Laws should also let the surrogate be paid. Women who become surrogates generally take great satisfaction in helping someone become a parent. But plenty of jobs offer rewards beyond money, and no one suggests they should therefore be done for nothing. The fact that a surrogate in India or Nepal can earn the equivalent of ten years’ wages by carrying a child for a rich foreigner is a consequence of global inequality, not its cause. Banning commercial surrogacy will not change that.

The Economist, May 13, 2017 Print Edition

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Highlights From 2017 Chicago MHB Surrogacy & Gay Parenting Conference

The 2017 Chicago MHB Conference was an amazing experience for over 100 participants and dozens of providers.

 The possibility of family is a powerful realization and I am proud to be a part of an organization that provides that possibility at the 2017 Chicago MHB conference for so many gay men around the world.  For more information visit www.menhavingbabies.org or www.youtube.com/menhavingbabies.

With over 4500 future and current gay parents worldwide, the international nonprofit Men Having Babies (MHB) is dedicated to providing its members with educational and financial support. Each year over a thousand attendees benefit from unbiased guidance and access to a wide range of relevant service providers at its monthly workshops and conferences in NY, Chicago, Brussels, San Francisco, Dallas and Tel Aviv. The organization’s Gay Parenting Assistance Program (GPAP) annually provides dozens of couples with over a million dollars worth of cash grants, discounts and free services from over fifty leading service providers. Collaborating with an advisory board made of surrogates, MHB developed a framework for Ethical Surrogacy that has received endorsements from several LGBT parenting organizations worldwide. In addition, MHB offers extensive online resources, a directory with ratings and reviews of agencies and clinics, a Surrogacy Speakers Bureau, and a vibrant online community forum.

 

In landmark ruling, Italy recognizes gay couple as dads to surrogate babies

For the first time in Italy, two gay partners have been legally recognized as fathers of two surrogate children.

The children were born to a surrogate mother in the United States using artificial insemination, but both of the men will officially be named as its father – not just the parent who is biologically related.

Judges at Trento’s Court of Appeal made the historic ruling in line with the birth certificate issued in the US, which stated the dual paternity, according to the Article 29 website.international surrogacy

The website, which takes its name from the article in the Italian Constitution regarding family life, published the ruling on Tuesday, though the ruling was dated February 23rd.

In their decision, judges noted that the foreign birth certificate was valid because in Italy parental relationships are not determined solely by biological relationships.

“On the contrary,” they said, “One must consider the importance of parental responsibility, which is manifested in the conscious decision to have and care for the child.” 

Article 29 said the decision had “great significance”, as it is the first time an Italian court has ruled that a child has two fathers.

Surrogacy in Italy

Italian law prevents couples from using a surrogate mother, and in theory, anyone caught entering into a surrogacy arrangement faces up to two years in prison and a fine of up to a million euros.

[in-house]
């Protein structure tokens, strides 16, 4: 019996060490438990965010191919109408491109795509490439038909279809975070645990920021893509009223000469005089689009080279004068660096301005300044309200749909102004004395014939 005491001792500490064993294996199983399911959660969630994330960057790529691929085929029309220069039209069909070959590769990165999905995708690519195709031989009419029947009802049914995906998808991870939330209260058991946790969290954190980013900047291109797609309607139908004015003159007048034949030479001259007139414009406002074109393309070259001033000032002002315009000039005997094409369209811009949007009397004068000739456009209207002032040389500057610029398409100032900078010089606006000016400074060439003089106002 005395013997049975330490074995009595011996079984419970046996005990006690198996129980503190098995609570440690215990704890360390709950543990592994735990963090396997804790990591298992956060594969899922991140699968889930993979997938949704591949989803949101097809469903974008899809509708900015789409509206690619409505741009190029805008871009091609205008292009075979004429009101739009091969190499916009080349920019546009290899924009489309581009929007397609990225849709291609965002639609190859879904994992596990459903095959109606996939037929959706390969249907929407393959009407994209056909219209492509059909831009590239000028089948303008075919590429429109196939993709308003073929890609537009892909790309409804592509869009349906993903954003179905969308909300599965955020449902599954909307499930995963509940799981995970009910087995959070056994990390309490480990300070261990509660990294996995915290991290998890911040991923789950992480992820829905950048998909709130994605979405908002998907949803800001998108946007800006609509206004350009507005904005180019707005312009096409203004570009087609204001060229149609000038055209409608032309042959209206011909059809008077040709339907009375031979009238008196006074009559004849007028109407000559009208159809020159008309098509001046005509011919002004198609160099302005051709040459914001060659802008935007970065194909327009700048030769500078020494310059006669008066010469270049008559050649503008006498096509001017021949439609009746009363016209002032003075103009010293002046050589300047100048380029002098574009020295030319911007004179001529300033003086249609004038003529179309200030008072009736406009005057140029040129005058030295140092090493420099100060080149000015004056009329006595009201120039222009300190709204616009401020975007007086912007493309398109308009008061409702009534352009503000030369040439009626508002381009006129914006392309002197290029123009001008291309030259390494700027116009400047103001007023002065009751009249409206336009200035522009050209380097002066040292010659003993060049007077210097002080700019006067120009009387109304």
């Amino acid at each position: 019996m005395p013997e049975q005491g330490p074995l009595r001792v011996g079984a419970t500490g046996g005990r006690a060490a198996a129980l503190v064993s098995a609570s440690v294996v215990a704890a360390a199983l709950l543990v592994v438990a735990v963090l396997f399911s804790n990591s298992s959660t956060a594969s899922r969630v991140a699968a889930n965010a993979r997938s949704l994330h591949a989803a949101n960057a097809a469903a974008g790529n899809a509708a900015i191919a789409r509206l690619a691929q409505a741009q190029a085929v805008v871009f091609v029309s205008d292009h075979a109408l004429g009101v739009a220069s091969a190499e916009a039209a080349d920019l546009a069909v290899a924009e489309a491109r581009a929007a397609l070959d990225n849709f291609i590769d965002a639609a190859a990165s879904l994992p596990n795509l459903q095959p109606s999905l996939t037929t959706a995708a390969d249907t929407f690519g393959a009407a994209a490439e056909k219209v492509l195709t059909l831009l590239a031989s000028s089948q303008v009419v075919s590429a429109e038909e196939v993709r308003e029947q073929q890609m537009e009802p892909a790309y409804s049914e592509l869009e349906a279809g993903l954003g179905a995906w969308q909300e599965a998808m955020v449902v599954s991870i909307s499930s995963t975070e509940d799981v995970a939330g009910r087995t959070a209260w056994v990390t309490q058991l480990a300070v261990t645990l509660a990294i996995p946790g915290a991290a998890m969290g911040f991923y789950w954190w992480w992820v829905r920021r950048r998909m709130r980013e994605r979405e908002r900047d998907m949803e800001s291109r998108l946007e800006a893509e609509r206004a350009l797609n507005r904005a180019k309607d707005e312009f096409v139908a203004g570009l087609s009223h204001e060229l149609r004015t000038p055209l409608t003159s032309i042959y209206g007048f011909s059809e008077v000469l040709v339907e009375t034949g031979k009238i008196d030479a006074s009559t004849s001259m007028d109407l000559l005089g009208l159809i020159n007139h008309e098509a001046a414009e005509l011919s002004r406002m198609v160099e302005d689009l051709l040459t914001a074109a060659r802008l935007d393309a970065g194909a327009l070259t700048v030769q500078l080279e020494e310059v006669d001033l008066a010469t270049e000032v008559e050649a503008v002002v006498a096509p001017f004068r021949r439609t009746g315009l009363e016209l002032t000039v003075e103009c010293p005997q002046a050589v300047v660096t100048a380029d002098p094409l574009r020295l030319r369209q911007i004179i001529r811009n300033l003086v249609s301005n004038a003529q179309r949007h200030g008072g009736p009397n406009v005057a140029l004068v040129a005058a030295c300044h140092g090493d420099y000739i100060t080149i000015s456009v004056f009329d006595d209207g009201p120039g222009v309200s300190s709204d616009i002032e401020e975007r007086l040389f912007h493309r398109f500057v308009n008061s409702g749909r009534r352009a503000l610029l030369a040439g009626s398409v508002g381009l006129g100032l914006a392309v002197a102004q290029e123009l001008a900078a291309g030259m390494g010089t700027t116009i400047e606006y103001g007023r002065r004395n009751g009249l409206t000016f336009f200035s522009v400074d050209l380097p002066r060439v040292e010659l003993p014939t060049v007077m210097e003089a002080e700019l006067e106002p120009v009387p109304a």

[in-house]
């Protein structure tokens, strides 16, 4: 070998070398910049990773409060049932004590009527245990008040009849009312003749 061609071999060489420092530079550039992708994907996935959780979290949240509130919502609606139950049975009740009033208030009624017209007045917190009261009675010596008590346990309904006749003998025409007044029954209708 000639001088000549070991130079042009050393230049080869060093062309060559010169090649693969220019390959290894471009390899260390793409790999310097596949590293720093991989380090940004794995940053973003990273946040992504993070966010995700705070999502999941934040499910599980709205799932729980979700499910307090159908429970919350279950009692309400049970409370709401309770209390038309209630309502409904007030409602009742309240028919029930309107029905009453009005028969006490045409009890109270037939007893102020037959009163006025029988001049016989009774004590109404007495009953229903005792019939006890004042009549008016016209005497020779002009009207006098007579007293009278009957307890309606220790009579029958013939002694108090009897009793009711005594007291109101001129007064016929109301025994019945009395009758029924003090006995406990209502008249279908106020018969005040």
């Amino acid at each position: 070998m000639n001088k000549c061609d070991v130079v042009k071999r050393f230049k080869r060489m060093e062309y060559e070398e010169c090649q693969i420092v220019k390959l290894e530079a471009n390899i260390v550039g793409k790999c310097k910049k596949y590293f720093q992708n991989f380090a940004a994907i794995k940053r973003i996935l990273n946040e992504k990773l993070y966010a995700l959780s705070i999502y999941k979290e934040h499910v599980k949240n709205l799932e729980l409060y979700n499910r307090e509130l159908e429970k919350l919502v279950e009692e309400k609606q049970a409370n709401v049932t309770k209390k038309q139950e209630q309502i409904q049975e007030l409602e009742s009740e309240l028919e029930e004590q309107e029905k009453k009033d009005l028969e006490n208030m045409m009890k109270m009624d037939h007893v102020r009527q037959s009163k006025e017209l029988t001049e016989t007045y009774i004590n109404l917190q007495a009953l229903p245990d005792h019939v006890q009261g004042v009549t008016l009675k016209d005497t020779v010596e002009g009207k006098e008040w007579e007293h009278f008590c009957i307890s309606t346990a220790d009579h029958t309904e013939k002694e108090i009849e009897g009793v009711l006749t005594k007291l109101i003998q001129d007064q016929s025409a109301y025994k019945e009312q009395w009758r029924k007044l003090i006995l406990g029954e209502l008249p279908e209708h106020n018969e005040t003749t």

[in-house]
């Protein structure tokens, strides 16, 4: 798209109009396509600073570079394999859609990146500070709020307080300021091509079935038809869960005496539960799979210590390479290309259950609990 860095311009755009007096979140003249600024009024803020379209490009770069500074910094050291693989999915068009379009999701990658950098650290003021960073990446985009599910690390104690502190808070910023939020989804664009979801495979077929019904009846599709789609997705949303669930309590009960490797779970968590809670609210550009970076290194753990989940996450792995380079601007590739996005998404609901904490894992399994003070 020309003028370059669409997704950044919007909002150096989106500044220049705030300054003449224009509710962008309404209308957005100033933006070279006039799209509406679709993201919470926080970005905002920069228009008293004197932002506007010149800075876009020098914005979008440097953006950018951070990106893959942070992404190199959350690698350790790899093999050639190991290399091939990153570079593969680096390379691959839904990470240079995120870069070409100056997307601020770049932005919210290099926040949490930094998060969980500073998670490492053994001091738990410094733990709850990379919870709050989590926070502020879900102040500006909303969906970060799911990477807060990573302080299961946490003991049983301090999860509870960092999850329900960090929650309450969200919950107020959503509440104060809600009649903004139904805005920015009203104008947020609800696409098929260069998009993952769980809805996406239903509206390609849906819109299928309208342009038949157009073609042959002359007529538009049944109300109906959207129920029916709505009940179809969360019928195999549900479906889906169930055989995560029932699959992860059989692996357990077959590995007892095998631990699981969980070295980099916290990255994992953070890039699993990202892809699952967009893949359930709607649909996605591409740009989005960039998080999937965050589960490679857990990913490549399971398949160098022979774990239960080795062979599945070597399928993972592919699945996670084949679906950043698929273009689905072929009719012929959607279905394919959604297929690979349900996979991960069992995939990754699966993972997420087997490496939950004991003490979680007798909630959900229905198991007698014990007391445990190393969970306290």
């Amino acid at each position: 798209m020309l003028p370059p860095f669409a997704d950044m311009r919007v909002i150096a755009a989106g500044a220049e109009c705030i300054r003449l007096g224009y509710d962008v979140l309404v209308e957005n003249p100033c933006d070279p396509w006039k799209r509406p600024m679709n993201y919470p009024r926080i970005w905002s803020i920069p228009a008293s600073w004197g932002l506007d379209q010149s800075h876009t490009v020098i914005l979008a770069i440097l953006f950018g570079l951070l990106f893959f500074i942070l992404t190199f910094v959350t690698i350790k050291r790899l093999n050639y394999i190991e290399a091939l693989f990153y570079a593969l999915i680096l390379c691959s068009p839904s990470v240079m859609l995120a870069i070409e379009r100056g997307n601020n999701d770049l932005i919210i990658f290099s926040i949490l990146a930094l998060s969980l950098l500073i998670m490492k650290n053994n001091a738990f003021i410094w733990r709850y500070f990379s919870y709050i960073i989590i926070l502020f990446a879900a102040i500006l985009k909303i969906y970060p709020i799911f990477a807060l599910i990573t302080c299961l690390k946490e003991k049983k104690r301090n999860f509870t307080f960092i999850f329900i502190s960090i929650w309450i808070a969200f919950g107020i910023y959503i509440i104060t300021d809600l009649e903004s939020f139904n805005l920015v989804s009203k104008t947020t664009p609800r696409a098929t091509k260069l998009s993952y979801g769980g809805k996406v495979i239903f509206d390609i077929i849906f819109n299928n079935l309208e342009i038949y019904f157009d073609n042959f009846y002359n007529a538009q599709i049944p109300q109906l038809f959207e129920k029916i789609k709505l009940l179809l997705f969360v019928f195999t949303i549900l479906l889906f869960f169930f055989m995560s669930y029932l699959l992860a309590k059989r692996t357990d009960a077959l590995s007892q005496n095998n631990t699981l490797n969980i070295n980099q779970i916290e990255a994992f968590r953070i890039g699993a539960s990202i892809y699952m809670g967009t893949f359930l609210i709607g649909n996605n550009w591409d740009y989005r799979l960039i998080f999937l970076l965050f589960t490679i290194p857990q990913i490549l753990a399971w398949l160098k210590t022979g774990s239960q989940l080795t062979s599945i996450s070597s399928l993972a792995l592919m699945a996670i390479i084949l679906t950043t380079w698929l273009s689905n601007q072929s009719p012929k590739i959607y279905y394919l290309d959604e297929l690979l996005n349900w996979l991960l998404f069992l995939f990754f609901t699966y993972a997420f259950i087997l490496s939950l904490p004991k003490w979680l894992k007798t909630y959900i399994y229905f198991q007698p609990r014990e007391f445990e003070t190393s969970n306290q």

Two years ago, a child was taken from its parents who had paid a surrogate mother in Ukraine 25,000 euros. The couple were charged with fraud and the child put up for adoption.

TheLocal.it, February 28, 2017

Click here to read the entire article.

Conscious Surrogacy – Making the Best Decisions For Your Family

Is there such a thing as conscious surrogacy? Yes, and those considering surrogacy will be confronted with some serious ethical questions.

Conscious surrogacy is a process. It is critical to understand some of the questions, and dilemmas, that you will face if you choose surrogacy to help you have your family.  If you are prepared to answer these questions before your surrogacy journey, and if you are comfortable with your answers, then you are ready to have these conversations with a potential surrogate mother.

What are some of the questions that you will face on your conscious surrogacy journey?

Do I want a single embryo or double embryo transfer? Do I want twins?  One of the first questions you will have to consider is whether you want to try and have twins with your surrogate mother.  Many choose this option for economic reasons.  If you know that you want more than one child, consecutive surrogacy journeys may not be an option.  But there is much more to consider.

conscious surrogacy

Twin pregnancies are much harder on the surrogate mother.  It can mean doctor ordered bed rest for your surrogate and more doctors’ visits, particularly in the third trimester.  Twin pregnancies also bring a higher risk of complications for the surrogate, such as preterm labor, and hypertension.

Twins arrive earlier. A normal singleton pregnancy is 40 weeks.  Most twins arrive early, at or before 36 weeks, which means that one or both of the children may require an extended hospital stay in the NICU (neonatal intensive care unit.)  Some doctors state that in 50% of twin pregnancies, a NICU stay is required.  This by itself may give parents pause about choosing a double embryo transfer.  Studies show that consecutive singleton births result in better medical outcomes than a single twin birth.  With all the information, you can make a conscious decision.